127

I want to "activate" a virtualenv in a systemd service file.

I would like to avoid having a shell process between the systemd process and the python interpreter.

My current solution looks like this:

[Unit]
Description=fooservice
After=syslog.target network.target

[Service]
Type=simple
User=fooservice
WorkingDirectory={{ venv_home }}
ExecStart={{ venv_home }}/fooservice --serve-in-foreground
Restart=on-abort
EnvironmentFile=/etc/sysconfig/fooservice.env

[Install]
WantedBy=multi-user.target

/etc/sysconfig/fooservice.env

PATH={{ venv_home }}/bin:/usr/local/bin:/usr/bin:/bin
PYTHONIOENCODING=utf-8
PYTHONPATH={{ venv_home }}/...
VIRTUAL_ENV={{ venv_home }}

But I am having trouble. I get ImportErrors since some entries in sys.path are missing.

2
  • Can you please include the errors you are getting? May 13, 2016 at 13:39
  • @PraveenYalagandula The traceback does not contain any useful information, since the ImportError Exception and all lines above it contain only custom code which does not matter here.
    – guettli
    May 13, 2016 at 18:08

4 Answers 4

154

The virtualenv is "baked into the Python interpreter in the virtualenv". This means you can launch python or console_scripts directly in that virtualenv and don't need to activate the virtualenv first or manage PATH yourself.:

ExecStart={{ venv_home }}/bin/fooservice --serve-in-foreground

or

ExecStart={{ venv_home }}/bin/python {{ venv_home }}/fooservice.py --serve-in-foreground

and remove the EnvironmentFile entry.

To verify that it is indeed correct you can check sys.path by running

{{ venv_home }}/bin/python -m site

and comparing the output to

python -m site
15
  • 3
    good point Nils. Btw, fooservice.py doesn't make sense to be inside venv_home directory, I suppose its a typo in the question.
    – stelios
    Jan 29, 2017 at 18:06
  • 5
    Note the suggested print commands are not compatible with Python 3. If you are using at least python 2.4, you can alternatively just use: python -m site to get a nicely formatted output of the sys.path variable along with additional information. Mar 6, 2017 at 21:40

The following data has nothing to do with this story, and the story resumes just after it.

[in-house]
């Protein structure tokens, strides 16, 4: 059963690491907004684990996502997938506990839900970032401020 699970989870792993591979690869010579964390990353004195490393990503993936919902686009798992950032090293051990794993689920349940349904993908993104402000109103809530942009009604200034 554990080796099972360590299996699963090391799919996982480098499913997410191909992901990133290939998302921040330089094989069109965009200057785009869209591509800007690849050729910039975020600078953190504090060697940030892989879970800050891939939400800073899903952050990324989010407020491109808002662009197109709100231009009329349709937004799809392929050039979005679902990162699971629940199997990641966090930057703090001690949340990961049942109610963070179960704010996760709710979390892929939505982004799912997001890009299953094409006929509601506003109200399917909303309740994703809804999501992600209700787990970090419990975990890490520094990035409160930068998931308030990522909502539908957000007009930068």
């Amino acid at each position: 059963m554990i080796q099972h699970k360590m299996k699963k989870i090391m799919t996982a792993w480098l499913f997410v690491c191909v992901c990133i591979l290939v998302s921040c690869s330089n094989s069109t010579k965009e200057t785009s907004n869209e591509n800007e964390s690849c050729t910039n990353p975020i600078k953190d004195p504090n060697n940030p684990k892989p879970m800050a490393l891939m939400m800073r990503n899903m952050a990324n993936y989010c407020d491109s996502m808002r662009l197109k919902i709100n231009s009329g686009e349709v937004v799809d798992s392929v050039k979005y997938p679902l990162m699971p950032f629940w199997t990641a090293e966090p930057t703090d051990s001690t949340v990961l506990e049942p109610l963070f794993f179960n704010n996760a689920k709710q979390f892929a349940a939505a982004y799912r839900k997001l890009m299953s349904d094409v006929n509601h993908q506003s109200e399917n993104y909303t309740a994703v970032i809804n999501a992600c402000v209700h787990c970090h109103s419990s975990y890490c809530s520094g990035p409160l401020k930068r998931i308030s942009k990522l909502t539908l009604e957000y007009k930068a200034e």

• 3
    Neat, I didn't know about python -m site. I have adjusted my answer. Mar 7, 2017 at 8:56
  • 2
    This approach doesn't work when the python process you're starting expects the virtualenv to be activated. For example, consider {{ venv_home }}/bin/python -m newrelic.admin run-program python -m myapp. That will launch python in the venv, invoke New Relic, and then it will fail to launch the app because python is not in the path because the venv is not activated. Jan 12, 2018 at 18:51
  • 14
    For those wondering if this is ninja2....no, the double curly-braces are just placeholders the OP invented: superuser.com/questions/1209919/…
    – ankostis
    Jul 6, 2018 at 21:03
23

While the path for libraries is indeed baked into the python interpreter of the virtualenv, I've had issues with python tools that were using binaries installed in that virtualenv. For instance, my apache airflow service wouldn't work because it couldn't find the gunicorn binary. To work around this, here's my ExecStart instruction, with an Environment instruction (which sets an environment variable for the service alone).

ExecStart={{ virtualenv }}/bin/python {{ virtualenv }}/bin/airflow webserver
Environment="PATH={{ virtualenv }}/bin:{{ ansible_env.PATH }}"

ExecStartexplicitly uses the python interpreter of the virtualenv. I'm also adding a PATH variable, which adds the binary folder of the virtualenv before the system PATH. That way, I get the desired python libraries as well as binaries.

Note that I'm using ansible to build this service, ergo the curly braces of jinja2.

2
  • Literally came looking for how to set the environment in a service because airflow couldn't find gunicorn. Was NOT disappointed! Thank you! I'm up and running.
    – pyFiddler
    Jun 17, 2021 at 19:18
  • Exactly , I was in need of Airflow automation through Ansible . Thank you so much :)
    – Manju N
    Jul 7, 2021 at 6:42
3

I'm not using virtualenv but pyenv: here is it just to use the real .pyenv path in the shebang and make sure it is in the PATH

Ex: pyenv activate flask-prod for user mortenb which is running in prod

/home/mortenb/.pyenv/versions/flask-prod/bin/python --version
Python 3.6.2

Then to my flask scripts starting in systemd *.service I add the following shebang:

#!/home/mortenb/.pyenv/versions/flask-prod/bin/python3
2

In my case I just tried to add environment variables required for Flask, for instance

[Service]
Environment="PATH=/xx/yy/zz/venv/bin"
Environment="FLASK_ENV=development"
Environment="APP_SETTINGS=config.DevelopmentConfig"

I was using virtualenv so /xx/yy/zz/venv/bin is the path of virtualenv folder.

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